"The success of Homo sapiens as a species is built on our inability to tell the difference between a fiction and a reality."
~ Yuval Noah Harari
Any perception you can observe directly in real time can be used to train a variety of attention-related skills.
I like to make a game out of turning ordinary activities into opportunities for practice.
There are a number of exercises I use when watching a film — whether it’s one I enjoy, dislike, or have seen before.
"The reason that we have the impression that the world is a violent place is that that's what news is about. News is about stuff that happens, not about stuff that doesn't happen, and all the parts of the world that are free of war, that are free of terrorist attacks just don't get reported to us and so we forget about them. We're getting better and better at reporting the violent events that do occur. Something blows up, you can be sure you'll hear about it, but we don't appreciate how much of the world at any given time is at peace."
~ Steven Pinker
"I think a lot of people probably live their life not concerned with their own happiness, but with the story they're creating."
~ Philip Seymour Hoffman
"Stories are powerful because they transport us into other people’s worlds, but in doing that, they change the way our brains work and potentially change our brain chemistry. And that’s what it means to be a social creature—to connect with others, to care about others, even complete strangers. It's so interesting that dramatic stories cause us to do this."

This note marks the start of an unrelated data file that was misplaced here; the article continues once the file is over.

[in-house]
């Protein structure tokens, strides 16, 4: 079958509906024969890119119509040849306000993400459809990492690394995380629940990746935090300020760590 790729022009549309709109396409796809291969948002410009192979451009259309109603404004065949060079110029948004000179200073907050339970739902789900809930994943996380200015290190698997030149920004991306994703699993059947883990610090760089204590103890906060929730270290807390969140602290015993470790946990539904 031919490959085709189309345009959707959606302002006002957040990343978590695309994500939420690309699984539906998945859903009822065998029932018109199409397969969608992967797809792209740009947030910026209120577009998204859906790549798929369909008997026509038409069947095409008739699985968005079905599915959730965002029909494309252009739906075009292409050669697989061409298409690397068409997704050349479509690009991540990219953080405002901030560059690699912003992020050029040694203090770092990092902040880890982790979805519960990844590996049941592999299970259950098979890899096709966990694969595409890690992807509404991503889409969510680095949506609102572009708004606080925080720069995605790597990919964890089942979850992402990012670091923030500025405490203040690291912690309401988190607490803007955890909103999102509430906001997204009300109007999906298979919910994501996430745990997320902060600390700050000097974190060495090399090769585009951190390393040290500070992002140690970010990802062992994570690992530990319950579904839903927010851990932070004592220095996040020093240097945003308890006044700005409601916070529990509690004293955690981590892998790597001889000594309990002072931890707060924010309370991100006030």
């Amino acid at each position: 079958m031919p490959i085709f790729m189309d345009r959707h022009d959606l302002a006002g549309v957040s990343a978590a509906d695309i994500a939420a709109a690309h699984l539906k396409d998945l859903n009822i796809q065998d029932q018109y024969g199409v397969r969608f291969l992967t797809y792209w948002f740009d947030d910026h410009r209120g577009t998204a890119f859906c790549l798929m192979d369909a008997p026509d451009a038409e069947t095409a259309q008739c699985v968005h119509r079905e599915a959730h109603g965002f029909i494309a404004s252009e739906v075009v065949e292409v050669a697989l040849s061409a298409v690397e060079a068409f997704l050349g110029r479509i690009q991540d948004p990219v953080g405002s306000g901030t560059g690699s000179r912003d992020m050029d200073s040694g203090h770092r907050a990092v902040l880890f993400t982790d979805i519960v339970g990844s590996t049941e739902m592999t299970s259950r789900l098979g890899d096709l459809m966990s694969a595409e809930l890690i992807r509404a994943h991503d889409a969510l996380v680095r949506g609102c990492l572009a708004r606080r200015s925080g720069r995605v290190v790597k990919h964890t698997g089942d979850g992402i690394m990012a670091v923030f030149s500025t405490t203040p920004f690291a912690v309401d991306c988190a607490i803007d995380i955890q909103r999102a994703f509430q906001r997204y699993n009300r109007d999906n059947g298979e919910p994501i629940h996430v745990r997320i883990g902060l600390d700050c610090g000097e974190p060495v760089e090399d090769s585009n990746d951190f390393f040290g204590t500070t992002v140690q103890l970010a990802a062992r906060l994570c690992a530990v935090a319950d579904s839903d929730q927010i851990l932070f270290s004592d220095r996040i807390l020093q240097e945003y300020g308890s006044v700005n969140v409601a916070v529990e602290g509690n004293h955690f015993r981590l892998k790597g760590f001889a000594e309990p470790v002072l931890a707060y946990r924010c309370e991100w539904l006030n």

~ Paul Zak director of the Center for Neuroeconomic Studies and author of The Moral Molecule: The Source of Love and Prosperity
See also: "Trust, morality — and oxytocin?" In this TED Talk, neuroeconomist Paul Zak shows why he believes oxytocin (he calls it "the moral molecule") is responsible for trust, empathy and other feelings that help build a stable society.
"One of the most difficult things to say to another person is, I hope that you will love me for no good reason. But it is what we all want and rarely dare to say to one another – to our children, to our parents and mates, to our friends, and to strangers. Especially to strangers, who have neither good nor bad reasons to love us."
~ Russell Banks, from The Angel on the Roof
"Because of your unique history, you have evolved a series of stories that you repeatedly return to throughout your life. These stories determine how you see yourself and how you interpret what is happening to you. You may well be overidentified with your stories and not see that they represent only one view of your circumstances. Your stories can limit what you believe to be your choices and define what happens to you in your day. They may not have even come from you but may have been suggested by someone else. You may not even recognize them as stories; to you they may seem like worries or just the way you are."